Oral Health Status in Three Long Term Care Units of Schizophrenic Patients in Chaharmahal-Bakhtiari Province, Iran


Masood Nikfarjam 1 , Neda Parvin 2 , *

1 Department of Medicine, Shahrekord University of Medical Sciences, Shahrekord, IR Iran

2 Department of Nursing, Shahrekord University of Medical Sciences, Shahrekord, IR Iran

How to Cite: Nikfarjam M, Parvin N. Oral Health Status in Three Long Term Care Units of Schizophrenic Patients in Chaharmahal-Bakhtiari Province, Iran, Iran Red Crescent Med J. 2013 ; 15(4):371-372. doi: 10.5812/ircmj.1892.


Iranian Red Crescent Medical Journal: 15 (4); 371-372
Published Online: April 5, 2013
Article Type: Letter
Received: July 13, 2011
Revised: January 28, 2012
Accepted: February 1, 2012





Schizophrenia Oral Health

Copyright © 2013, Iranian Red Crescent Medical Journal. This is an open-access article distributed under the terms of the Creative Commons Attribution-NonCommercial 4.0 International License (http://creativecommons.org/licenses/by-nc/4.0/) which permits copy and redistribute the material just in noncommercial usages, provided the original work is properly cited.

Dear Editor,

People with serious mental illness experience an erosion of functioning in day-to-day life over a protracted period of time. There is also evidence to suggest that people with serious mental illness have a greater risk of experiencing oral disease and have greater oral treatment needs than the general population. However, oral health has never been seen as a priority in people suffering with serious mental illness. Poor oral health has a serious impact on quality of life, everyday functioning, social inclusion and self-esteem (1). There are some evidences that the patients with schizophrenia show poor oral health and great need for periodontal treatment. The goal of this cross-sectional study was to assess the oral health status of a sample institutionalized patients with schizophrenia in Iran.

The subjects were selected from patients with schizophrenia in three psychiatric long term care units in Chaharmala- Bakhtiary province, Iran during 2008. The inclusion criteria were patients with documented diagnosis of schizophrenia (DSM-IV-TR). The data were analyzed by Mann-Whitney and Spearman correlation test. The study was approved by Ethical Committee of Shahrekord University of Medical Sciences. The data were gathered by questionnaire for demographic information, patients' medical sheets, psychological interview and completing Standard Anderson Positive and Negative Scale questionnaires (SAPS, SANS), and complete dental examination determining Decayed/Missing/Filled Teeth (DMFT) index of the total 123 schizophrenic patients. In this study, the average age of patients were 38.81 ± 10.46 years old, ninety percent had an education level of under diploma, most of them were urban residents, 82.8% were unemployed, and 67% had a history of hospitalization, mean hospitalization period was 6.67 ± 5.37 years, mean number of cigarettes per day was 3.95 ± 5.48, and mean smoking period was 7.20 ± 9.08 years.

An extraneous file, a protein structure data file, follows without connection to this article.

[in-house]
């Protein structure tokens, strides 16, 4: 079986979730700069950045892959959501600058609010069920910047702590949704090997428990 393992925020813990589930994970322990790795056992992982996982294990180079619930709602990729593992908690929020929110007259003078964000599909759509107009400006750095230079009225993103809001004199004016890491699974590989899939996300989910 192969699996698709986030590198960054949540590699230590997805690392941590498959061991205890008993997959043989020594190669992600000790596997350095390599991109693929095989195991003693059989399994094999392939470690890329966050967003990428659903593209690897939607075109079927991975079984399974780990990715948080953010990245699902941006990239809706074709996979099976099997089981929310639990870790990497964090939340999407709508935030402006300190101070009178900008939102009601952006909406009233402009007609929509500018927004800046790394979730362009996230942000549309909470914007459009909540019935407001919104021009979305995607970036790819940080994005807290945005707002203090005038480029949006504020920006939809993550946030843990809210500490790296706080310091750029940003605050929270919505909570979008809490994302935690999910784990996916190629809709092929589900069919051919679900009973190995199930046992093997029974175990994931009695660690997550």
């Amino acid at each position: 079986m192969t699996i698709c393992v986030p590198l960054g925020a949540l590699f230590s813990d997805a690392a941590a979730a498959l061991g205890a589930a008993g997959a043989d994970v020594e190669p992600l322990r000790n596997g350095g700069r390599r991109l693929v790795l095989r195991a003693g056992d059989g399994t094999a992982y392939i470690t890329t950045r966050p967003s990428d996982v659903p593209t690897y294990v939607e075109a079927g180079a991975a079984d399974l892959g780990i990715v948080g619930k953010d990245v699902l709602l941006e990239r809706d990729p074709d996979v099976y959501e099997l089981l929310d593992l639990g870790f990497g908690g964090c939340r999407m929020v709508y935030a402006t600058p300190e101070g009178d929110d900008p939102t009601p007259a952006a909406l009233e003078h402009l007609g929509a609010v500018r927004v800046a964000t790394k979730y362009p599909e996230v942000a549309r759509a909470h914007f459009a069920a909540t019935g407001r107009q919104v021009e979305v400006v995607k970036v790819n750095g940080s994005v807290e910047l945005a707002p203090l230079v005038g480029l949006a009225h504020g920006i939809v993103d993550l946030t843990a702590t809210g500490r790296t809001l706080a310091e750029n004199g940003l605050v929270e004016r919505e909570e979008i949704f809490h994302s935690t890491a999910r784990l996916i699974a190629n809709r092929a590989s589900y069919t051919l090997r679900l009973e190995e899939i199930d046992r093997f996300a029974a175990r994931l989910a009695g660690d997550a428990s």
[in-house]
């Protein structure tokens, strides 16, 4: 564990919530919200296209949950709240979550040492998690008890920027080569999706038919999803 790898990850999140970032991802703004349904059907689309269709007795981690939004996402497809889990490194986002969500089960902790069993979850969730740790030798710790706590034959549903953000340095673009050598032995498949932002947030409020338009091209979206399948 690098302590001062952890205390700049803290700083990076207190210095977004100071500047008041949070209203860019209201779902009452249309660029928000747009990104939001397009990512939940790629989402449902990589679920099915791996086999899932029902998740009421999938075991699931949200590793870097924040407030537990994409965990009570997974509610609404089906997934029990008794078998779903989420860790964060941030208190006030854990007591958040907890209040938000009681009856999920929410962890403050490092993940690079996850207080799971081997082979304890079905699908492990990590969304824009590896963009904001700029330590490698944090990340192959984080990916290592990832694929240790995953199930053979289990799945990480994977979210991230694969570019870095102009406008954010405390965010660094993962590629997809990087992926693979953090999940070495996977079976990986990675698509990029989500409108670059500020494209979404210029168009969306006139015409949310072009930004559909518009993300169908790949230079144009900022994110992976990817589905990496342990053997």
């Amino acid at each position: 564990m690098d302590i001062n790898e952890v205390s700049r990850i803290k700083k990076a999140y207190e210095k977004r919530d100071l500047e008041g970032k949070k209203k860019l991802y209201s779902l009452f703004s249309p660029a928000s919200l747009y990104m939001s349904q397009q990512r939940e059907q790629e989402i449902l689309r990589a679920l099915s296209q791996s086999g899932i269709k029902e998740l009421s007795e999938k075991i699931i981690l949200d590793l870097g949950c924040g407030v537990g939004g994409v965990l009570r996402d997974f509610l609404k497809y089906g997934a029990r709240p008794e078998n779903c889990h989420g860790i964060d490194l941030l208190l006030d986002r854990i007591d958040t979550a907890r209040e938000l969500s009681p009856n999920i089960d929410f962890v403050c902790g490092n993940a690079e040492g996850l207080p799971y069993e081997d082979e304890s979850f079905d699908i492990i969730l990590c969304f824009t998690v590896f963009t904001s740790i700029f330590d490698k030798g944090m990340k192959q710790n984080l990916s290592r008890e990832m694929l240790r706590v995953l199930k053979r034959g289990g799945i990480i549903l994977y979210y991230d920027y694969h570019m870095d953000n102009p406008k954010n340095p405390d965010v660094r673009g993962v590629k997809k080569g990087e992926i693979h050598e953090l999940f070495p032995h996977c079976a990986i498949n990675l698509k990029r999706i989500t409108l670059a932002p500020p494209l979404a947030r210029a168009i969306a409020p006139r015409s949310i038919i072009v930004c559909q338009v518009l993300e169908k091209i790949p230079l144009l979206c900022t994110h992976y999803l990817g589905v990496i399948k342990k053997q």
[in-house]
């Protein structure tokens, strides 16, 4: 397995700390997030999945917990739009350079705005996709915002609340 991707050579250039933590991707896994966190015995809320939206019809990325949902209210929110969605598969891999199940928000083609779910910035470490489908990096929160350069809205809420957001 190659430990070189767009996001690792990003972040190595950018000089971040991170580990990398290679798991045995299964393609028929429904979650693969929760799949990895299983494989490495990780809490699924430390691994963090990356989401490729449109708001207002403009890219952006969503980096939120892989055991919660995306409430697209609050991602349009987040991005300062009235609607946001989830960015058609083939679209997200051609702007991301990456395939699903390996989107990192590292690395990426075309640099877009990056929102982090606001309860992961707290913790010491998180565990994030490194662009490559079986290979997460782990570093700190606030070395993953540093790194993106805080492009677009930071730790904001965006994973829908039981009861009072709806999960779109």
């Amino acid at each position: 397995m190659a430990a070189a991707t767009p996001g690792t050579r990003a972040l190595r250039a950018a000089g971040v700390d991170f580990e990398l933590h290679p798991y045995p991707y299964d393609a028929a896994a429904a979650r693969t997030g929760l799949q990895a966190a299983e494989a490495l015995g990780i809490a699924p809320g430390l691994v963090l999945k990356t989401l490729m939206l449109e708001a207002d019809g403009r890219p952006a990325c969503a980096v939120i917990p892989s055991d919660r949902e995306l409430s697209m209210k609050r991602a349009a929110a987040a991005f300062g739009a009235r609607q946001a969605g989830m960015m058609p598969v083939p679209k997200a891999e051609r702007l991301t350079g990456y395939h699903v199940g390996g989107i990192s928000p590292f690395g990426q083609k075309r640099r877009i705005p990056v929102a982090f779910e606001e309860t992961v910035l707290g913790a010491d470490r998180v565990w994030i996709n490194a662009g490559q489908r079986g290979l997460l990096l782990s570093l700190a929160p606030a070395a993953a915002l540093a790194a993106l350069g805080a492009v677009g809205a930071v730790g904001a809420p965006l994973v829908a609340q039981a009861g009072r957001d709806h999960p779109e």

Mean score of positive and negative symptoms in patients was 97.27 ± 18.90 and 77.65 ± 14.45 respectively and mean DMFT was 19.43 ± 7.71, with a mean number of 11.24 ± 6.97 decayed, 8.17 ± 8.30 missing and 1.1 ± 0.41 filled teeth. The Spearman test showed a significant positive correlation between age, smoking period, mean number of cigarettes per day and mean hospitalization period. The DMFT significantly increased with age (P = 0.001, r = 0.527), smoking period (P = 0.001, r = 0.332), mean number of cigarettes per day (P = 0.031, r = 0.171) and mean hospitalization period (P = 0.043, r = 0.157), but Mann-Whitney test showed no significant relation between sex and positive symptoms with DMFT (P > 0.05). In addition, the Spearman test showed SANS (P = 0.035, r = 0.142) has a significant positive correlation with DMFT and the DMFT in persons who had a severe negative symptoms was worse than others. We found a mean number of 11.24 ± 6.97 decayed teeth, 8.17 ± 8.30 missing teeth and almost no filling teeth in our study population which is in consistent with the findings of Velasco study reporting a mean number of 7.9, 17 and 0 for decayed, missing and filled teeth respectively (2). Both findings reveal poor dental health status in schizophrenic patients, they not receiving treatments such as filling but instead extracting the decayed teeth.

McCreadie and Arnaiz also mentioned that there is a positive correlation between negative symptoms of the schizophrenia and DMFT (3, 4). These findings support Gurbuz and colleagues findings and also demonstrate the need for further efforts to prevent oral diseases among patients with severe mental illness (5). Our results also confirmed this positive correlation which is mostly due to the nature of the negative symptoms leading to lack of motivation and social isolation. Negative symptoms such as apathy and loss of drive may lead to poor self-care. In this context it is noteworthy that those who did not brush their teeth regularly had more negative symptoms as assessed by the SANS. In other hand, most of patients were smokers and smoking can contribute to poor dental health (6). According to the findings of this study, the oral and dental health status is very poor among chronic schizophrenic patients. These underline the urgent need for specific preventive oral health programs to improve the dental care of these patients and mental health professionals should pay more attention to preventive oral health habits of psychiatric in patients.




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